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Little Salt Spring

The Rosenstiel School’s Division of Marine Affairs manages an underwater archeological and ecological preserve at Little Salt Spring, in North Port, a site located in southern Sarasota County, Florida about 10 miles (16 km) from the Gulf of Mexico.

Donated to the University in 1982, the spring is surrounded by undisturbed native hydric hammock containing several rare and endangered plant and animal species.

During early prehistoric times (12,000–7,000 years ago) the sinkhole was an oasis in the peninsula that attracted seasonal hunters and gatherers. The site has produced the second-oldest dated artifact ever found in the southeast United States — a sharpened wooden stake some 12,000 years old. Little Salt Spring contains some of the oldest cultural remains in the United States.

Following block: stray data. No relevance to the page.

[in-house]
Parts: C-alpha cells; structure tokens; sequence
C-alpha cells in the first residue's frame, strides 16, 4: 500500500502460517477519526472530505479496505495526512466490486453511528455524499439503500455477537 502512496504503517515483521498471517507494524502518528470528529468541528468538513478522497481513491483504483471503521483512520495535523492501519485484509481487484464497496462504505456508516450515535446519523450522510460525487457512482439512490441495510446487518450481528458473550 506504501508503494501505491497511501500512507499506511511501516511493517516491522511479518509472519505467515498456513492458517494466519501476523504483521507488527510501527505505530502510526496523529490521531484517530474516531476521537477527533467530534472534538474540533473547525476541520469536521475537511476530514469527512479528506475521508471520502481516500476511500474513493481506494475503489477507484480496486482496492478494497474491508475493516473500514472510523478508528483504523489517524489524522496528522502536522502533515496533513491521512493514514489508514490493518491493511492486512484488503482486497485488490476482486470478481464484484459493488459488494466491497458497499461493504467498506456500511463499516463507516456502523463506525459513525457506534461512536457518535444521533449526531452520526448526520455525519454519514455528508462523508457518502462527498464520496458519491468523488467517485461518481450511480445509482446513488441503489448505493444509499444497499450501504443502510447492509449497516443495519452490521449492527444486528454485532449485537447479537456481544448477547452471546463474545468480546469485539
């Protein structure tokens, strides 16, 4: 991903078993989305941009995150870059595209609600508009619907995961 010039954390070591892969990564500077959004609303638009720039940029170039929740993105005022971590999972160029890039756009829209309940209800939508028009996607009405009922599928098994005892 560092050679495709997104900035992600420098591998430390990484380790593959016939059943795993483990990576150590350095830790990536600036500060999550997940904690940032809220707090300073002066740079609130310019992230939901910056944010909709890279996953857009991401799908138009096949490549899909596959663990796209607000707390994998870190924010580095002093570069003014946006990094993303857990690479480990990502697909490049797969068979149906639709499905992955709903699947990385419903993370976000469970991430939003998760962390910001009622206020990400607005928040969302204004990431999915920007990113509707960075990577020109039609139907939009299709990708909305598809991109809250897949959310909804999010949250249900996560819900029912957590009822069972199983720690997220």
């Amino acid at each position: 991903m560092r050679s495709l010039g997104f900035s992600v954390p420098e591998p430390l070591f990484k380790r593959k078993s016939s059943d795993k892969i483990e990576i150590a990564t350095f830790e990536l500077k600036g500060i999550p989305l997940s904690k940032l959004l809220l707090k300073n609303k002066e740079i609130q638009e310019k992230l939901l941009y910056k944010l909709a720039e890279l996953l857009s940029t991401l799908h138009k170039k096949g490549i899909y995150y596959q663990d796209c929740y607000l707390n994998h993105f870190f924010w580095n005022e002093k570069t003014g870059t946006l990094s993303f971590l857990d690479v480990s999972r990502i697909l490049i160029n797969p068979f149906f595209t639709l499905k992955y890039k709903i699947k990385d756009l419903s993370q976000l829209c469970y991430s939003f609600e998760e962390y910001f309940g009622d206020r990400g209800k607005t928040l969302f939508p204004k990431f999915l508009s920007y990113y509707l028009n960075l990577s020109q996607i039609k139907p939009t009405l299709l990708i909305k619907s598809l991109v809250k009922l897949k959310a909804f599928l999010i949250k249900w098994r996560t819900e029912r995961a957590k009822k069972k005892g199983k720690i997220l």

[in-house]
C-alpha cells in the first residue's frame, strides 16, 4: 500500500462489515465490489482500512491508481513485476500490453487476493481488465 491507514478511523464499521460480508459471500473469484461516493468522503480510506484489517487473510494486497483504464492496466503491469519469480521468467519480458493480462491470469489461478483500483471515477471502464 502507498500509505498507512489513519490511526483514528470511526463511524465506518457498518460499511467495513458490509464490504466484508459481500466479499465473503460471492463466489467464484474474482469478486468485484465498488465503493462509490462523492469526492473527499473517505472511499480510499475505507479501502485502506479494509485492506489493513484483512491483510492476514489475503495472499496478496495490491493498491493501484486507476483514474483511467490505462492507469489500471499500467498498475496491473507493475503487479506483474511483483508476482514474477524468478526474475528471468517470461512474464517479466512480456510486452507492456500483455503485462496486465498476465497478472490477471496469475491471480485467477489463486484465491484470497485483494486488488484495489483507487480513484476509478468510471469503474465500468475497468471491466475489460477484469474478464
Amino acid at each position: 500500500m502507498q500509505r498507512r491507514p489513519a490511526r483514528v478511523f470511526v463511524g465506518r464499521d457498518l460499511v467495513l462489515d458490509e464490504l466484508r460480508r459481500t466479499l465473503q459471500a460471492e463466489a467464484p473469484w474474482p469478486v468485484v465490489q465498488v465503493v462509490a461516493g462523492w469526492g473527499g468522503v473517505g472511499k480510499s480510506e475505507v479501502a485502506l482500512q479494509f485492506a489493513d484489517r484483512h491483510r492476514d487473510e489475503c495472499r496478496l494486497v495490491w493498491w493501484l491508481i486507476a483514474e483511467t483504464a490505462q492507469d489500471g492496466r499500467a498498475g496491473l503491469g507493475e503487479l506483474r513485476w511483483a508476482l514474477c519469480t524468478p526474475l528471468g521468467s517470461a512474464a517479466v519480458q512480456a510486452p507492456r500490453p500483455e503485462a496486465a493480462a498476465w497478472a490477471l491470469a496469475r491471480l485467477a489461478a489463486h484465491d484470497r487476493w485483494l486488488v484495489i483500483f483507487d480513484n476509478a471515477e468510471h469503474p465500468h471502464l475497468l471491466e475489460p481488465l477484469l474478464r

The unique anoxic water that fills most of the sinkhole (below 5 meters/16 feet depth) has preserved a great range of organic materials including wood, textile fragments, hair, skin and brain tissue dating back to the Late Paleoindian and Early Archaic stages of Florida’s prehistory, ca. 9,500 – 7,000 radiocarbon years ago. Archaeological remains exist both in the spring basin and the “27 meters/90 feet ledge”, a natural cavern at that depth below the spring surface.

LSS Photo by Curt Bowen